Part 1 of this FAQ looked at two basic receiver architectures: the tuned radio frequency approach (now largely obsolete due to performance shortcomings), and the superhet design which has been used with great success for about 100 years. Part 2 looks at two other architectures – the zero-IF design and the software-defined radio – which have become viable alternatives to the superhet in some situations, due to new developments in components and circuits.
Q: What is a zero-IF receiver design?
A: Zero-IF, sometimes called a direct conversion or homodyne architecture, uses a local oscillator which is set equal to the desired carrier frequency being tuned, or very close to it, Figure 1. This reduces the IF frequency to zero or near zero, rather than standard values such as 455 kHz.
Q: What are the advantages of the zero-IF design?
A: The advantage of this direct-to-baseband conversion that it eliminates some of the IF-related circuitry (especially filtering), and also avoids the problem of “image frequencies” which are an inherent part of the mixer output in the standard superhet and must be carefully managed and filtered. The zero-IF receiver architecture is also attractive because it can ease demodulation of very wideband RF signals.
Q: If zero-I F eliminates circuitry and has other virtues, why isn’t it used more often?
A: Zero-IF places extreme demands on both the LO performance and the mixer performance. Any instabilities or imperfections in the LO, and any DC offsets or imperfections in the mixer, quickly corrupt the resulting zero-IF output and so result in poor system performance. The approach also has issues of achieving sufficient dynamic range, which is a factor in most received wireless signals.
Q: What is software-defined radio?
A: SDR is a radically different approach to tuning, demodulating, and decoding a received signal. SDR does not bring the modulated carrier signal down to baseband via analog circuitry and IF stages, or directly bring the signal of interest down to baseband as is done in the zero-IF approach. Instead, SDR uses fast, precise, high-resolution analog/digital conversion of the original received signal band – not just the single desired signal – at its original carrier frequency, Figure 2. (Note that in some cases, the received signal band is first downconverted to an intermediate fixed IF to reduce digitization speed and bandwidth demands, and the SDR operates on that IF signal).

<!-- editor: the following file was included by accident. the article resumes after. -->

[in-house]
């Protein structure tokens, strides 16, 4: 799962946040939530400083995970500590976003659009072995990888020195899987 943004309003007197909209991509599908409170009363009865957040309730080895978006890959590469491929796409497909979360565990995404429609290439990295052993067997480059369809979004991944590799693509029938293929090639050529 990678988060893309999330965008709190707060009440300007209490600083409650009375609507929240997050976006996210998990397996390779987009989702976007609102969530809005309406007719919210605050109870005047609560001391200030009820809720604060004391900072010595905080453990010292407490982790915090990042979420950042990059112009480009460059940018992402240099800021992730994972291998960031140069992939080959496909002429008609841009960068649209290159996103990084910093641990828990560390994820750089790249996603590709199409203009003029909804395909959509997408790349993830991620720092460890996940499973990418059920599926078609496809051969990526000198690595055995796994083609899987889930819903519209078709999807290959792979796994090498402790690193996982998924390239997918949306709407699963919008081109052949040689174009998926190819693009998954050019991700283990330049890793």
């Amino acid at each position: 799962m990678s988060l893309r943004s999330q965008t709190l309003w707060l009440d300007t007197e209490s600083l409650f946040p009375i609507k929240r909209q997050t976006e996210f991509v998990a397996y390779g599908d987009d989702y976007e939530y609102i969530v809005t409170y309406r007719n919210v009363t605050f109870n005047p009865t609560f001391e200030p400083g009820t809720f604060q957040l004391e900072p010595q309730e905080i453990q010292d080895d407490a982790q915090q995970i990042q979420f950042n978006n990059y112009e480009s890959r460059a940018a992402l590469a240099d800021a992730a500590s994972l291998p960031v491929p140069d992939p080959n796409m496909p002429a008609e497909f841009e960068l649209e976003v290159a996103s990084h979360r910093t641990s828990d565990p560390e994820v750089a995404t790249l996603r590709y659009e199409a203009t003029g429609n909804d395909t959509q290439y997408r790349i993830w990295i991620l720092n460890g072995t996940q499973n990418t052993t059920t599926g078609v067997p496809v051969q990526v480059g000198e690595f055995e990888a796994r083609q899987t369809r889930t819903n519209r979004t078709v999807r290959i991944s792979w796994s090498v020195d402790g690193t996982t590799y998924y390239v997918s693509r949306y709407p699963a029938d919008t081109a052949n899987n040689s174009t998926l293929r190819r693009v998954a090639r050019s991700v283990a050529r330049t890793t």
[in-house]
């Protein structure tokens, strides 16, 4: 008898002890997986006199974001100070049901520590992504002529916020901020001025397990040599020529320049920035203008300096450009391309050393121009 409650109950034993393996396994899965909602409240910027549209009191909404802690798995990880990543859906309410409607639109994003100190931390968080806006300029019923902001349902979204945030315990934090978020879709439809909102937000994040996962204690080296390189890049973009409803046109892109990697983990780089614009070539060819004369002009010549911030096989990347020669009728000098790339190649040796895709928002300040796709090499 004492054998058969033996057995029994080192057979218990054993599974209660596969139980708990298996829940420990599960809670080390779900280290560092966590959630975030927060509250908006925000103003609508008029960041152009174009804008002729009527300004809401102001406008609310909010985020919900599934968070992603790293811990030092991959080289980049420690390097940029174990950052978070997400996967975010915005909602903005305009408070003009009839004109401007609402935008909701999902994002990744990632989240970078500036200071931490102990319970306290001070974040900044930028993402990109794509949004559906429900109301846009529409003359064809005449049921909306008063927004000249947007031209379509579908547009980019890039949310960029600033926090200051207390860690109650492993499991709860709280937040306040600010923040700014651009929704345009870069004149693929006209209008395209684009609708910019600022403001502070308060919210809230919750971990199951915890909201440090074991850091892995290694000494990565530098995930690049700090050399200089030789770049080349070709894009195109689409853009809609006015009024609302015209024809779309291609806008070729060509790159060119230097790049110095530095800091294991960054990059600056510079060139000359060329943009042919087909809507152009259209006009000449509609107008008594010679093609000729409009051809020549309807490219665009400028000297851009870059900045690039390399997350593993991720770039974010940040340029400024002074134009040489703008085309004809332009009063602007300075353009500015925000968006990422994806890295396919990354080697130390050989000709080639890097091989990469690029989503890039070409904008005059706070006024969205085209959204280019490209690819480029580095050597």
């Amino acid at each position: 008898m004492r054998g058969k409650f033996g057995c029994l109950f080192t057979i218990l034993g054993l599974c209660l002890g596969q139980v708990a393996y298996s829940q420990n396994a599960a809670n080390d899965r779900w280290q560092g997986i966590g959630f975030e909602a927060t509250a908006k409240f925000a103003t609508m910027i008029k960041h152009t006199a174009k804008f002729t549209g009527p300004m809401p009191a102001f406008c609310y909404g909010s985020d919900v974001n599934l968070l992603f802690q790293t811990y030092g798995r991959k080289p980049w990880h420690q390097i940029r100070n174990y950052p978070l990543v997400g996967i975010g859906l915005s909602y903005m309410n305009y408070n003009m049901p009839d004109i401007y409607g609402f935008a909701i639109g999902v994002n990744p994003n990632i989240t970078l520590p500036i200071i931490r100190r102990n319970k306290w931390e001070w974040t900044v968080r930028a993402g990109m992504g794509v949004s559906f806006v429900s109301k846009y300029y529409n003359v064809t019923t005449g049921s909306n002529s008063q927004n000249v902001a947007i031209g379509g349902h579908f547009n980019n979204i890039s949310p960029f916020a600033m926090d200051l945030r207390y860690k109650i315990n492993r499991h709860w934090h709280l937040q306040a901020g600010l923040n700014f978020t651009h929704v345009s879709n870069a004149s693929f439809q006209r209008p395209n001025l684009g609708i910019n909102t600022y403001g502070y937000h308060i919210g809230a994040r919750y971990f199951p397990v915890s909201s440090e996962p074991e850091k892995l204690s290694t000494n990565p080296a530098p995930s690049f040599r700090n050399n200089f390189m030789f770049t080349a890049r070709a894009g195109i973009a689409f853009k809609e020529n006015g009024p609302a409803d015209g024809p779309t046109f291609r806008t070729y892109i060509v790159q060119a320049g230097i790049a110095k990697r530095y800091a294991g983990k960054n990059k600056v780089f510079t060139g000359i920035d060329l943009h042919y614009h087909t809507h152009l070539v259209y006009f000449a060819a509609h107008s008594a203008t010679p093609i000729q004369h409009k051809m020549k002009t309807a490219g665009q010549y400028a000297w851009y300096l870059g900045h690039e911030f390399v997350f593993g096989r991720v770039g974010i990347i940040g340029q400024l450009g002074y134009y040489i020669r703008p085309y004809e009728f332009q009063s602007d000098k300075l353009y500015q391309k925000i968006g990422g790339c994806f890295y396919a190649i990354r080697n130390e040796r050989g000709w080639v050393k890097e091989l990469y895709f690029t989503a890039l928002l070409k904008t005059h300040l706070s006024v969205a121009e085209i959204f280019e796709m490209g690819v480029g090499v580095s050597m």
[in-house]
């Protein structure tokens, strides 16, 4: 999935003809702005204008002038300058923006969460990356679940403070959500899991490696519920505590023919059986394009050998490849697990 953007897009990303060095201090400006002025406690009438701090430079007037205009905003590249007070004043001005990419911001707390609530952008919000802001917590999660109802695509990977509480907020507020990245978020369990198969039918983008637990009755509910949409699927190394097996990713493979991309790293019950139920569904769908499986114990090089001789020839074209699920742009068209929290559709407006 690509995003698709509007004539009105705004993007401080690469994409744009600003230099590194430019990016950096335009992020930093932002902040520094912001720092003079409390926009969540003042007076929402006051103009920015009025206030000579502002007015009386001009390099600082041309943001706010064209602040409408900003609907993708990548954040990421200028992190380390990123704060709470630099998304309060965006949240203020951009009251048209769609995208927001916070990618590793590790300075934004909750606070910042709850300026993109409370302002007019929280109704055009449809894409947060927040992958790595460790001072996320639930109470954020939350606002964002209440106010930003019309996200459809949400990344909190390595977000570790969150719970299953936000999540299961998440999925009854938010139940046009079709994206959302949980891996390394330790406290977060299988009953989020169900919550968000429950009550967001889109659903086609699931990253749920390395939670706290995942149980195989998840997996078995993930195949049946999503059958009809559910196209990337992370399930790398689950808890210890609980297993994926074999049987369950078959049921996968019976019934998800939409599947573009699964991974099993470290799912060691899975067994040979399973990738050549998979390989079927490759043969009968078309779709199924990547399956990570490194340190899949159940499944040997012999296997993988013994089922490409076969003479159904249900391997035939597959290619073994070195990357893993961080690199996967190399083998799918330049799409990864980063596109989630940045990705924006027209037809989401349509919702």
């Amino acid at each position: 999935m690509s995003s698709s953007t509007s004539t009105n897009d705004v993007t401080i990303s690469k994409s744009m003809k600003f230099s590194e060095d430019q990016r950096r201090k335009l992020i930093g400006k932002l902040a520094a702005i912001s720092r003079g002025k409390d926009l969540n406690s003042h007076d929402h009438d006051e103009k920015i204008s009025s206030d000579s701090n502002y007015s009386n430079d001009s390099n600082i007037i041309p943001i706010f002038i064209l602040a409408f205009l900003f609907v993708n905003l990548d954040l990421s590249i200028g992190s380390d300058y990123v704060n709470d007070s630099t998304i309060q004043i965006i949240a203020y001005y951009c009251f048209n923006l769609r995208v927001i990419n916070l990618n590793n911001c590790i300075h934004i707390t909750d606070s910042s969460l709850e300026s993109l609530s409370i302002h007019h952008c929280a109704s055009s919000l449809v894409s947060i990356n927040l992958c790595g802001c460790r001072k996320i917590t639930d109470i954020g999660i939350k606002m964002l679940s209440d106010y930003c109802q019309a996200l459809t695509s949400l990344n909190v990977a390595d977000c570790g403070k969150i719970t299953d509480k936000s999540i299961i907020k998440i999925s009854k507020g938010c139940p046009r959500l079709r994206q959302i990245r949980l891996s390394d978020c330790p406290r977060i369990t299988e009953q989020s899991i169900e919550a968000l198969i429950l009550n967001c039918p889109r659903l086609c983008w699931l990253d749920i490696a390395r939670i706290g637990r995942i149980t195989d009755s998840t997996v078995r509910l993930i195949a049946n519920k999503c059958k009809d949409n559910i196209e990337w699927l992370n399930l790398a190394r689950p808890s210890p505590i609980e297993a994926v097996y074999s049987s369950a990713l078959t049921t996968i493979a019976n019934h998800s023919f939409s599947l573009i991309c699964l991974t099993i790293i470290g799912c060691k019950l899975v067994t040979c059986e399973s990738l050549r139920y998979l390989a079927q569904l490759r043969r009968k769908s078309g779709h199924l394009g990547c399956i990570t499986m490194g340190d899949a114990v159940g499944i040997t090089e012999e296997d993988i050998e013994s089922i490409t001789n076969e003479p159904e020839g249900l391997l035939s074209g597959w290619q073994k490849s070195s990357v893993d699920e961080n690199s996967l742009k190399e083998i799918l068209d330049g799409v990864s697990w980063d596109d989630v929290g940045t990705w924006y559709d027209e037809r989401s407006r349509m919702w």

Q: What happens to all this digitized information?
The huge stream of digitized data which results is then processed by various sophisticated algorithms in a processor (almost always an FPGA) to select, extract, and demodulate the desired signal from the mass of data.
Q: What are the advantages of SDR?
A: In a word: flexibility. With SDR, the same circuitry can be used to recover signals across a wide band of the spectrum, and with different bandwidths and modulation schemes. All the signal processing is done by software, which means that almost all performance parameters and considerations are not only programmable but can be changed in real time. As a result, a single hardware design can handle AM, FM, and PM, as well as different data formats and data rates, and more, simply by using different code executing on the SDR receiver.
Q: Where does the SDR architecture have the greatest likely opportunity?
A: SDR is very attractive in military and public safety situation, because it overcomes the interoperability issue. An SDR-based receiver can change “on the fly” to interact with other users who have different signal types, d and formats. Therefore, the problems on one group or team not being able to communicate with another user or set of users can be avoided.
Q: If SDR is so flexible, what are its weaknesses?
A: First, the A/D converters used to digitize the received signal are must provide high conversion resolution (typically, 12 or 14 bits) at high speed and wide bandwidth. Any imperfection in the A/D converter such in inadequate SFDR (spur-free dynamic range), noise, jitter, or distortion, corrupts and becomes part of the data that must be analyzed, which can mislead the algorithms, lead to recovered data errors, or require extra processing. Not only are these converters expensive, but they tend to be power hungry. Further, the FPGA must be very powerful with high MIPS rating and therefore is also costly and a large power consumer. Finally, the software algorithms are complex and can be hard to develop, debug, and verify.
Therefore, the potential flexibility of SDR, and its ability to change and be modified to handle different frequencies, signals and situations, must be weighed against not only potential flaws in code and algorithms, but the high cost in dollars and dissipation of the A/D converter and the FPGA, as well as memory, I/O, and other requisite hardware elements These factors may outweigh the benefits.